Anglo-Saxon Riddles of the Exeter Book/16

16 (k-d 59)

I saw in the hall     a golden ring
which men beheld     with happy hearts,
with wise minds.     Peace and salvation
has God offered     to every guest
who turns the ring.     A word then it spoke,
the ring to the gathering.     It named the Saviour
of righteous men.     Dumb it brought
clearly to their minds     the Lord’s name
and to the sight of their eyes     if one could grasp
the true meaning     of the noble gold.
The wounded Lord,     do as the wounds
of the ring had said.
Nor can to the prayer     . . .
the soul of any man     unfulfilled
seek the princely city,     the castle of heaven.
Explain how the wounds     of this splendid ring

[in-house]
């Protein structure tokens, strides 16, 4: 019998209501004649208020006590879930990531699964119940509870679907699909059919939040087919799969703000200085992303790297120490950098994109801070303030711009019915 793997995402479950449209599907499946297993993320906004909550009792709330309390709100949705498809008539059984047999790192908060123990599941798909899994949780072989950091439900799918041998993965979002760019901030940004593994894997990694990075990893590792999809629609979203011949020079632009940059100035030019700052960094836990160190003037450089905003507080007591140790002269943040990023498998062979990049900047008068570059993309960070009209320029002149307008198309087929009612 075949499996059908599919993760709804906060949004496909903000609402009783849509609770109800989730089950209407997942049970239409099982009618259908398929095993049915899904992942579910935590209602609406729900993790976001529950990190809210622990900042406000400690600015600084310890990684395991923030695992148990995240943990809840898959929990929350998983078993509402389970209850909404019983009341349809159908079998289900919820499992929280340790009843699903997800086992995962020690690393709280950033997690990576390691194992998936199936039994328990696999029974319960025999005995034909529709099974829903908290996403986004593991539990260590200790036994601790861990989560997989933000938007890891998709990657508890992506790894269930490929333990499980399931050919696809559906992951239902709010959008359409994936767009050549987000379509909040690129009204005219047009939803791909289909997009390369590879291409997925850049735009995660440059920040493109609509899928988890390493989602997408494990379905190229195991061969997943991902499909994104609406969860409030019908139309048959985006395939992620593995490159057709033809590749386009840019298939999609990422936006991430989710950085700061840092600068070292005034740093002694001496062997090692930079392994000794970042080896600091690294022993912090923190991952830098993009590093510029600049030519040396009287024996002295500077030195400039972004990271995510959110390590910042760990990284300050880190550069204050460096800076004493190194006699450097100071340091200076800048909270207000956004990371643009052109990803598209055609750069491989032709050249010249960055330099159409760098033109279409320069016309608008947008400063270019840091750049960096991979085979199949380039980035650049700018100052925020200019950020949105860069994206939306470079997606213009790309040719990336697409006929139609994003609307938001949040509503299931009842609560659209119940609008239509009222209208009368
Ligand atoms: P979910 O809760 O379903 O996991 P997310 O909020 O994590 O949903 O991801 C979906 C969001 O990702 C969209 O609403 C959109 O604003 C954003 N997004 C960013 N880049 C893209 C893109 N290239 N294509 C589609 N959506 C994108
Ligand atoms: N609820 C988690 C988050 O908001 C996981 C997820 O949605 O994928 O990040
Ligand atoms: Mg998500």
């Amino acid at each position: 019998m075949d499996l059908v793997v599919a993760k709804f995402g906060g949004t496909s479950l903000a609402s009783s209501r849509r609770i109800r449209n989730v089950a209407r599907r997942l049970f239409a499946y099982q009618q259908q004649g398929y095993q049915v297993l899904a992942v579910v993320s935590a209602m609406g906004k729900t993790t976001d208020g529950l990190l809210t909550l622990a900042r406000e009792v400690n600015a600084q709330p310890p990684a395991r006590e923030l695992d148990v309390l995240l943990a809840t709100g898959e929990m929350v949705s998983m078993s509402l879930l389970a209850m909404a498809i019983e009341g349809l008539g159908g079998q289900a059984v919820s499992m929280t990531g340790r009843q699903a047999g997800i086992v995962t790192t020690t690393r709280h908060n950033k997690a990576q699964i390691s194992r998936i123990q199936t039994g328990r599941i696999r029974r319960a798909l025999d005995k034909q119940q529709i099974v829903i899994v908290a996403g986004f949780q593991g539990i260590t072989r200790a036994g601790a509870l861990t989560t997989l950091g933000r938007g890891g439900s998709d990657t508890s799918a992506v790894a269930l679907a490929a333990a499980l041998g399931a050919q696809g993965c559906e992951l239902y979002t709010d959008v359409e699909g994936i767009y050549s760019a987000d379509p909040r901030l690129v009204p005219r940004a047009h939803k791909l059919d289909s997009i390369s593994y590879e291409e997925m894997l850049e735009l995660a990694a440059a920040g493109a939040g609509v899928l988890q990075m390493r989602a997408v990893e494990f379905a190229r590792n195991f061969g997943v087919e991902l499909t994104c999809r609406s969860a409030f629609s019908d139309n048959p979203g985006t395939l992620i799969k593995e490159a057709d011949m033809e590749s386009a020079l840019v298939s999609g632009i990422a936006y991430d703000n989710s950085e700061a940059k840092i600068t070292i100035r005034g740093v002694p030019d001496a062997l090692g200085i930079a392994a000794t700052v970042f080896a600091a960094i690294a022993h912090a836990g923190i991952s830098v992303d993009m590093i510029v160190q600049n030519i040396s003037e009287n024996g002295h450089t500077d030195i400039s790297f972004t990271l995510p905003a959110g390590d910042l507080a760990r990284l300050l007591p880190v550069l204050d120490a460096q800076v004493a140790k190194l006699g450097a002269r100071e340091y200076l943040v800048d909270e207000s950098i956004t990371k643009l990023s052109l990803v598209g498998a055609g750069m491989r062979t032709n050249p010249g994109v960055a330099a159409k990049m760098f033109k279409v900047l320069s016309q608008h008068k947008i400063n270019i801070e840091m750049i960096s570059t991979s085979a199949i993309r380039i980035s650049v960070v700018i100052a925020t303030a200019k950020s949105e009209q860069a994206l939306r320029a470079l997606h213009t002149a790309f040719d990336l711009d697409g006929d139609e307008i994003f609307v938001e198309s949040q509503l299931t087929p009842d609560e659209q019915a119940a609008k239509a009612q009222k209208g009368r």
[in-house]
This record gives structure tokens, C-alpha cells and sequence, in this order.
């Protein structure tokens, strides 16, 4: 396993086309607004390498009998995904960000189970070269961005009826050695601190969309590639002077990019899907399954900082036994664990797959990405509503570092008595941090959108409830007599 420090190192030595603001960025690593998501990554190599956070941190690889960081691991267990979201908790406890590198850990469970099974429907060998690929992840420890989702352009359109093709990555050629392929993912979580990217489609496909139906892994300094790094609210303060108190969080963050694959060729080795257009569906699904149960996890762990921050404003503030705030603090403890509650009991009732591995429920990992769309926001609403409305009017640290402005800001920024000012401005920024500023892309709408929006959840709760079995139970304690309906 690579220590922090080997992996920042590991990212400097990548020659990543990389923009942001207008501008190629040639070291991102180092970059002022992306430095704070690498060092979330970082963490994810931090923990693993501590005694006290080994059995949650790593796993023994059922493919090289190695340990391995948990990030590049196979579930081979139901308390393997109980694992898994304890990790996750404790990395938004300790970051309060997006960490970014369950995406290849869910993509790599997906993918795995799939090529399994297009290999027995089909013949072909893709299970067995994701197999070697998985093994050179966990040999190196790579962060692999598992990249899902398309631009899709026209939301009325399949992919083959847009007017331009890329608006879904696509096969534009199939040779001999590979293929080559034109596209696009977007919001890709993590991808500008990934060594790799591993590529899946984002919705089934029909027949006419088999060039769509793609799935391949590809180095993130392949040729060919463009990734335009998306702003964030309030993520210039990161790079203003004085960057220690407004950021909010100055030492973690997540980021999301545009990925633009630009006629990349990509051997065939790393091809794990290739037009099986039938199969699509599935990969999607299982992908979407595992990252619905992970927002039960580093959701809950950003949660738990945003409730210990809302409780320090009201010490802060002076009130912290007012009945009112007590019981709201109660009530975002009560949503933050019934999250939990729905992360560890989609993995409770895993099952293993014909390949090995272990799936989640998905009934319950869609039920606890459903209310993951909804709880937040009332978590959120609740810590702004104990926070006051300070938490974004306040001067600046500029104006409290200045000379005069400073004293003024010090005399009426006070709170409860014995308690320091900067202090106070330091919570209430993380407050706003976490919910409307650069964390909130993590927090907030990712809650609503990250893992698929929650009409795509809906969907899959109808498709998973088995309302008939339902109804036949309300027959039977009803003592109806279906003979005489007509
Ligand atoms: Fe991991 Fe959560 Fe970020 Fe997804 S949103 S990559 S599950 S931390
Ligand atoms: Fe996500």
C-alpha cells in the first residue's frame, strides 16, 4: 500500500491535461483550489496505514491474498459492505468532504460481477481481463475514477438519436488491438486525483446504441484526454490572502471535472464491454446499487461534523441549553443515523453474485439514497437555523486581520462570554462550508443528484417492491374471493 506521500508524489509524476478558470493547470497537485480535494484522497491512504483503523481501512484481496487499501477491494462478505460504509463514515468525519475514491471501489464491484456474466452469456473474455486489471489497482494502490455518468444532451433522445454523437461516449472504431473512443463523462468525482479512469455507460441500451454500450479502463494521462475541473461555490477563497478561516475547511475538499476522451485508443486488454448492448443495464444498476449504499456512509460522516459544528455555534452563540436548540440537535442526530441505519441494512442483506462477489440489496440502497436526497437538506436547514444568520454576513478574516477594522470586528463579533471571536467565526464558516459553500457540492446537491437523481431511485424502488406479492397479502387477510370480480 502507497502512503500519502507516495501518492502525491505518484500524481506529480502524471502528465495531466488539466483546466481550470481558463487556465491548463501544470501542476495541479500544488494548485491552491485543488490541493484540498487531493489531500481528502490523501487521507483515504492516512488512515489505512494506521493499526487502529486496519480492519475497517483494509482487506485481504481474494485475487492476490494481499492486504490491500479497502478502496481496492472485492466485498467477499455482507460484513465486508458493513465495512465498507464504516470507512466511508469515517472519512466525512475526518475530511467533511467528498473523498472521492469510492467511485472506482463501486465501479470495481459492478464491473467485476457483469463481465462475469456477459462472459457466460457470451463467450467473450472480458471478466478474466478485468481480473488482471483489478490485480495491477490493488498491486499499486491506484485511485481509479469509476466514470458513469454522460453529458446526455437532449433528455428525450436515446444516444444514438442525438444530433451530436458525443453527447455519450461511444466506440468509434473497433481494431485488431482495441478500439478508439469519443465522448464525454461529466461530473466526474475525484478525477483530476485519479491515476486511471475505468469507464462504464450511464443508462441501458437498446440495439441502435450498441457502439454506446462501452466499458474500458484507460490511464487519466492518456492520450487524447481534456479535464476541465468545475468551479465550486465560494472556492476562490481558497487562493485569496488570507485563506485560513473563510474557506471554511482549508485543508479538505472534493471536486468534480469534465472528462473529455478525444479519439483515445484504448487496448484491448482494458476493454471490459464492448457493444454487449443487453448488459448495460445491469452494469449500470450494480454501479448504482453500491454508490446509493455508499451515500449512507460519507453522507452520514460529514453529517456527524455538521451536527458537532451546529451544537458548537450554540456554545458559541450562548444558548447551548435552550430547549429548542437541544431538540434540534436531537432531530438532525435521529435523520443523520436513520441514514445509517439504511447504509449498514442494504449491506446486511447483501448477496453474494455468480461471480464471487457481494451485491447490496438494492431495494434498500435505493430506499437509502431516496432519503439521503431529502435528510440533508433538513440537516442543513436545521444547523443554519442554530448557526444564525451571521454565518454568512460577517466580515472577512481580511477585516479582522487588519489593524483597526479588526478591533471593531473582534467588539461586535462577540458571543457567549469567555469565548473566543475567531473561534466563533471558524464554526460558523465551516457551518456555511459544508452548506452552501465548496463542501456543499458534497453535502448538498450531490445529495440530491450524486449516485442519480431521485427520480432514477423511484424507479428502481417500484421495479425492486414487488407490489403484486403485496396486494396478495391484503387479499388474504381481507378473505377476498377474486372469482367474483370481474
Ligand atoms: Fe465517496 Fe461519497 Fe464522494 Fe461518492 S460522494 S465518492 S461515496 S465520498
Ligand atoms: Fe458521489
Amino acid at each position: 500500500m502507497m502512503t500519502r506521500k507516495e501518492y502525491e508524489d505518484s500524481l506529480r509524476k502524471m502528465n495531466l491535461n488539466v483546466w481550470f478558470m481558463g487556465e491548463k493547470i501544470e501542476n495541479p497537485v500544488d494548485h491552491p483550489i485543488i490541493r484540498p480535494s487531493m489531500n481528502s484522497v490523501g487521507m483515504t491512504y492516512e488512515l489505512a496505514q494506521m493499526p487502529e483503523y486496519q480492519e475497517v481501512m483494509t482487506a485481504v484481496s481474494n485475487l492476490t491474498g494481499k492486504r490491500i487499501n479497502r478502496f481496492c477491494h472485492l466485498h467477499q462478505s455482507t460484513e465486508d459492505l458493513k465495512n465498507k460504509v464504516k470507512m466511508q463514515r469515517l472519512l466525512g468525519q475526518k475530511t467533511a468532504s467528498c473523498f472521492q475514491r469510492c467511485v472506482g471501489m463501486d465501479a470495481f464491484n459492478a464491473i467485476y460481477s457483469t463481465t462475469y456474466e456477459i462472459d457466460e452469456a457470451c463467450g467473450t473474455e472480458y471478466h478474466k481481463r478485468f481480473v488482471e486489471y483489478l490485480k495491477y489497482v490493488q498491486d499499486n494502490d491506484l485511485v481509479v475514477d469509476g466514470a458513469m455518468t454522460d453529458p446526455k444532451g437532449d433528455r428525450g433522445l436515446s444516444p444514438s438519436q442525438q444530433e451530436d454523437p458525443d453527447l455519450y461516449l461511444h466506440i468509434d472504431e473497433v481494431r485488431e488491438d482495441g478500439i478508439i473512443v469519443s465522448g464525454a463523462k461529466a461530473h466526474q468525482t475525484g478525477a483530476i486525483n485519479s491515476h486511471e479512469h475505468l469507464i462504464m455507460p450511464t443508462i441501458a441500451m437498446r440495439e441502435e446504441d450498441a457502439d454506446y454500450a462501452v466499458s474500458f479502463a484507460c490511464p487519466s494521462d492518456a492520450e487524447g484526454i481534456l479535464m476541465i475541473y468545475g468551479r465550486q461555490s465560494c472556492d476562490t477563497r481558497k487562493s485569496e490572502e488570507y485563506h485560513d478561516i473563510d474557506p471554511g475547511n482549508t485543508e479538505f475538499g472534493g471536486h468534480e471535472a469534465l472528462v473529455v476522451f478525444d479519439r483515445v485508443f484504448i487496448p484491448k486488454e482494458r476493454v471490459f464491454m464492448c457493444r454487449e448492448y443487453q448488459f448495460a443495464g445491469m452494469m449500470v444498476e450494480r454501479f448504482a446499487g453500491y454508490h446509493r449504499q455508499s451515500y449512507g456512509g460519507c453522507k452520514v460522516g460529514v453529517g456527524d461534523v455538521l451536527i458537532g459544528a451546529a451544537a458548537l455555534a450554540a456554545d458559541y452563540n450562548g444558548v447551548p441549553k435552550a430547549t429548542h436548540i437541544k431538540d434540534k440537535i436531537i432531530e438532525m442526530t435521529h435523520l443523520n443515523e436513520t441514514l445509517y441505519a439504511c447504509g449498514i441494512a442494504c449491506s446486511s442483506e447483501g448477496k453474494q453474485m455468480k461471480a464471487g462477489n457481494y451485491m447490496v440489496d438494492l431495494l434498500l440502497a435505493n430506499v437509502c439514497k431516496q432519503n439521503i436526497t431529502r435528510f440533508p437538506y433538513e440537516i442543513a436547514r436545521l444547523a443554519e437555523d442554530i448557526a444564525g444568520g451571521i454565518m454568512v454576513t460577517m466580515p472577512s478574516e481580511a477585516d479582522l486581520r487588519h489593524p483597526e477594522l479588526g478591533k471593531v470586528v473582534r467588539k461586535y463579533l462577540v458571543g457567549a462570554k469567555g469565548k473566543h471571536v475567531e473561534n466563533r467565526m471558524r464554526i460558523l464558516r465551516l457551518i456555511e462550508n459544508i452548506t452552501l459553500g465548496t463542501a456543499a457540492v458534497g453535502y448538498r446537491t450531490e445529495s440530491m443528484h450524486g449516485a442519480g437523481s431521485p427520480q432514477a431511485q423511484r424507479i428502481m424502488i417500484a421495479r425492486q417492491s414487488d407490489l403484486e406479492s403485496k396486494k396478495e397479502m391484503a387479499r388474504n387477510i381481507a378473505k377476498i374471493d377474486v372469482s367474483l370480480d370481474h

spoke to mortals     when there in the hall
it was turned and revolved     in the hands of the proud.


Ic seah In healle     hring gylddenne
men sceawian     modum gleawe
ferþþum frode     friþo spe bæd
god nergende     gæste sinum
se þe wende wriþan     word æfter cwæð
hring on hyrede     hælend nemde
tillfremmendra     him torhte In gemynd ·
his dryhtnes naman     dumba brohte
In eagna gesihð     gif þæs æþelan
goldes tacen     ongietan cuþe
dryht dolg     don · swa þæs beages
benne cwædon     ne mæg þære bene
æniges monnes     ungaful lodre
godes ealdorburg     gæst gesecan
rodera ceastre     ræde se þe wille
hu ðæs wrætlican     wunda cwæden ·
hringes to hæleþum     þa he In healle wæs
wylted wended     wloncra folmum

“Who turns the ring” (l. 5) probably means: “Who passes it along.” Two lines are defective. They have been built up by emendation to yield the meaning: “The prayer of any man being unfulfilled, his spirit cannot attain to seek God’s city, etc.” (Tupper). Like the preceding riddle on the same subject, this is not a success. One may suppose that the pious author tried too hard.